Maybe giving advice and feedback in an asynchronous way (i.e. over email or a private message) would work better for you, because you don’t have the time to go into the minutiae of what you want to get across. If so, let them know and let them know how they can expect to hear from you.
And on the flip side, if someone is willing to offer their time to help you, be very aware that they are likely doing this for free. Respect that time, be on time, and willing to take in what they are sharing.
Feedback can be hash, as long as it is constructive. Give me advice on what I can do to be better or things I can look into to improve, and I’ll take the lumps.
But the social contract needs to be there to allow the feedback to be harsh. If the person you’re giving feedback to doesn’t want harsh, then don’t be harsh. It’s important to know the difference between someone offering legitimate feedback which you can work with, and someone who is intentionally aiming to hurt you. There’s a world of difference, and you can legitimately ignore the haters.
I feel like this one speaks for itself. It also goes back to my point about setting expectations on how the conversation can go and sticking to them.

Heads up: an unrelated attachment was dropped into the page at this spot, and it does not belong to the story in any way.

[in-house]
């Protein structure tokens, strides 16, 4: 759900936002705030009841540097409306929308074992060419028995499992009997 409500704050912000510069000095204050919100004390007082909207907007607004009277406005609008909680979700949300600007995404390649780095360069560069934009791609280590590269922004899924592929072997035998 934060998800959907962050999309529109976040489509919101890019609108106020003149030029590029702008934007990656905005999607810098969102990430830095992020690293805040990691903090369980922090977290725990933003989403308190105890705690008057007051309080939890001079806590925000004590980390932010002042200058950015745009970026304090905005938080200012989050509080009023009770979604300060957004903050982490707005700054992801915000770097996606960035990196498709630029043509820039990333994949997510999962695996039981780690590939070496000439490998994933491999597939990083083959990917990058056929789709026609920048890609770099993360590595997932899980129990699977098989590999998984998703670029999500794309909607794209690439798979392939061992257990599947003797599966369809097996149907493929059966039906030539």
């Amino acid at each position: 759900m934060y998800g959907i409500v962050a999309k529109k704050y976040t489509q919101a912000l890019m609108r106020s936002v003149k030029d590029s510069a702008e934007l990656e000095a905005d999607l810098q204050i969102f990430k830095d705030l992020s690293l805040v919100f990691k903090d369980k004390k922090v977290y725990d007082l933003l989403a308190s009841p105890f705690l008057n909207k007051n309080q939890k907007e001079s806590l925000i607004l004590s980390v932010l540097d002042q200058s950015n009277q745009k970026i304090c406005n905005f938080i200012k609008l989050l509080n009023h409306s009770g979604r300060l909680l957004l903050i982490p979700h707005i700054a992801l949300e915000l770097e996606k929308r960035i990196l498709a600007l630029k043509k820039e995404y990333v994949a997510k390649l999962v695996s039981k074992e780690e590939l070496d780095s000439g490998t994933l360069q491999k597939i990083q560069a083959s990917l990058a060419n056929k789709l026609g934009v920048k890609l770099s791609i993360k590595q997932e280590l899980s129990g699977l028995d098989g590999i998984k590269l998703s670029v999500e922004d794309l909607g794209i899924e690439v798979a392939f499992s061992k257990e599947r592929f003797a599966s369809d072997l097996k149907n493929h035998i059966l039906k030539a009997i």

We have codes of conduct in the software development space. And we ask people who are interacting, providing feedback, and taking part to adhere to them.
Codes of conduct are great thing. They allow everyone in a particular conversation (at a conference, during a webinar, etc.) to set expectations for the behaviour of all other participants. They’re very much like a social contract, and you should always aim to adhere to them, if not go above and beyond what they expect fo you.
As an example, I have a code of conduct for each of my podcasts. I expect guests, the community of listeners, and anyone who interacts with the shows to behave a certain way. Here’s a link to the cods of conduct that I use for one of my podcasts.
I also have one for my company, and I expect all employees, clients, and suppliers to adhere to.
One of the points which came up a lot was actively soliciting feedback. As an ex-introvert (I’ve pushed myself to being an extroverted introvert, but have the occasional relapse), I find it really hard to ask for feedback. I often feel like it’s exposing myself to the potential ire of The Internet as a whole. But you don’t need to ask everyone for feedback, just a select few people.
So my idea is this:
What about a weekly/fortnightly feedback log? "Today I asked Person-A for feedback on Project-X. They said that I should take a look at Thing-Y. I took a look and learned the following things…"
And it could work the other way too. "Today Person-A asked me for feedback on Project-X. I told them about Thing-Y, and said the following things…"
That we can give ourselves feedback on the way we give and take feedback. We can look at the language and tone we used; the way our feedback was received (or our request was handled); and we can keep notes of the things that we’ve learned - which can be handy for passing on to other people.
Why not give that a shot?